My review of Army of the Dead

4. Man of Steel

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When I first saw Zack Snyder’s Man of Steel back in 2013, I thought it was pretty good, but I wasn’t quite loving it at that point. I saw it as a solid, visually stunning and entertaining superhero movie with Superman in it. After many rewatches of this, I can say with confidence that it is the best (solo) Superman movie. It did something that no other live action versions of Superman couldn’t do, get me to take Superman seriously as a character and actually get me to care about him.

Zack Snyder took Superman to places that previous live action versions hadn’t yet. The Christopher Reeve Superman is still great but more modern interpretations of the character trying to harken back to that era didn’t quite work (2017’s Justice League being an example). Snyder however makes Superman work today, both in displaying his power and abilities, as well as him as a character. Having the narrative of the first half of the story jumping between the past and present as it shows Clark’s origin story, before then having Zod and the Kryptonians showing up in the second half worked quite well for a superhero origin story. I thought that overall, the story was quite well paced, and outside of some odd dialogue, I really liked the writing. The talented cast also did great jobs, Henry Cavill is still my favourite live action Superman to date, and a cast that includes Amy Adams, Michael Shannon, Russell Crowe and more did exceedingly well. Zack Snyder directs Man of Steel spectacularly as expected. It’s a great looking movie, from the cinematography, to the visual effects, and to the production design and costumes. Additionally, Superman’s power is portrayed very well here for a more modern era. It’s also paired with a score which is among one of my favourite soundtracks of all time. Any issues I have with Man of Steel lessen the more times I watch it. In my mind it’s the best live action Superman film (solo at least) and one of my favourite superhero movies. It gets better the more I think about it and I’m glad to see that in the past 8 years, more and more people have slowly begun to start appreciating it more for what it is.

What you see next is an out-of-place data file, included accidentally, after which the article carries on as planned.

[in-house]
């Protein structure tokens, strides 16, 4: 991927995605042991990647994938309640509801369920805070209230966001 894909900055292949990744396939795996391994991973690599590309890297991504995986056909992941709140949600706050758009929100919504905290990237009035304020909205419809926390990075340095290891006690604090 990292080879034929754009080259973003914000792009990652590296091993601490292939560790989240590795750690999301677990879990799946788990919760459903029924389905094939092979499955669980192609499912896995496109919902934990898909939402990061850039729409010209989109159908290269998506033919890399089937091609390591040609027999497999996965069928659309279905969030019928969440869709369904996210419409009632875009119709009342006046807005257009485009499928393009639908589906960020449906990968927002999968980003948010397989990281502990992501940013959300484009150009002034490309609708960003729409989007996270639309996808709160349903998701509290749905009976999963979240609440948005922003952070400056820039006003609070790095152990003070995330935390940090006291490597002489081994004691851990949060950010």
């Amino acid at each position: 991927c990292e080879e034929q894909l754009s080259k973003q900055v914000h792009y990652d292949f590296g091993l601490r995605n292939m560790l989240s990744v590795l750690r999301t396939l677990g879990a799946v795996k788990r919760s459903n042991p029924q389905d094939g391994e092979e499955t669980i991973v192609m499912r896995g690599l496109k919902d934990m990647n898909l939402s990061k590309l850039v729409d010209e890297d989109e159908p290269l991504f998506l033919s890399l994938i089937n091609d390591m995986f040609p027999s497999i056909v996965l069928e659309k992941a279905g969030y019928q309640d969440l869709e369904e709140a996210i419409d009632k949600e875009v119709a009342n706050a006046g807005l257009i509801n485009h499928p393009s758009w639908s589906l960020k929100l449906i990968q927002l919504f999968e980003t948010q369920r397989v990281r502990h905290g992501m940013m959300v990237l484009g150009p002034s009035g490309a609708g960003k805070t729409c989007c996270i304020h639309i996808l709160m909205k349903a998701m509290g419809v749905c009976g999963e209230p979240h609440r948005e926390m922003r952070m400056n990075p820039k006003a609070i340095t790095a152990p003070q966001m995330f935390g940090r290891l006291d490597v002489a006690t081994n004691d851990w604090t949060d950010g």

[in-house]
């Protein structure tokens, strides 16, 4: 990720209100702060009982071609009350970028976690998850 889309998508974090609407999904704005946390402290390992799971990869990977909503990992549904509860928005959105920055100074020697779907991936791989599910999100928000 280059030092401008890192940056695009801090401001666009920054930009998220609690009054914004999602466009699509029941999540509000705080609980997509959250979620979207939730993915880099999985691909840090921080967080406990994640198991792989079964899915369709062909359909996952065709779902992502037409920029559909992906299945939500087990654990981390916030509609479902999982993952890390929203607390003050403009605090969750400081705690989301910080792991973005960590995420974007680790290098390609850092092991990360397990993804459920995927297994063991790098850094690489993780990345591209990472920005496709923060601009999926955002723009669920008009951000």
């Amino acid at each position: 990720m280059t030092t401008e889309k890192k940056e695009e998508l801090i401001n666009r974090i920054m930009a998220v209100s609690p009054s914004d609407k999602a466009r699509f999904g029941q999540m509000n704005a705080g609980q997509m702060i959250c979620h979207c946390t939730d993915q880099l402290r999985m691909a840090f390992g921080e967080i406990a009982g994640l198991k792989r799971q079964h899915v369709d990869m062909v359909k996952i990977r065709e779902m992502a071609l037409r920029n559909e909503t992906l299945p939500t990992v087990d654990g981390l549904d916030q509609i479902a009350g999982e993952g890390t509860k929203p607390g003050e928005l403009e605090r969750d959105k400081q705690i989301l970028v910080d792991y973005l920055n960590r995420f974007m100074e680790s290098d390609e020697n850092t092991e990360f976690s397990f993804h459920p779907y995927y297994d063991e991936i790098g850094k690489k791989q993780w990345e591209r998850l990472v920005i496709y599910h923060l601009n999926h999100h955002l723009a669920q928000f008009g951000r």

My original review of Man of Steel

My retrospective review of Man of Steel

3. Zack Snyder’s Justice League

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The other 2021 Zack Snyder film made it into the top 5 of the list too. Without getting too into that movie, the Justice League movie that released in 2017 was a crushing disappointment. Fans of Snyder and his DCEU movies didn’t like it and were beyond disappointed, and even audiences and critics didn’t like it all that much. Since the movie’s release, there was a campaign to see Snyder’s full vision. Despite all the campaigning for the movie, it seemed that it would never come. In 2020 however, it was announced that it would be happening after all, and it did not disappoint.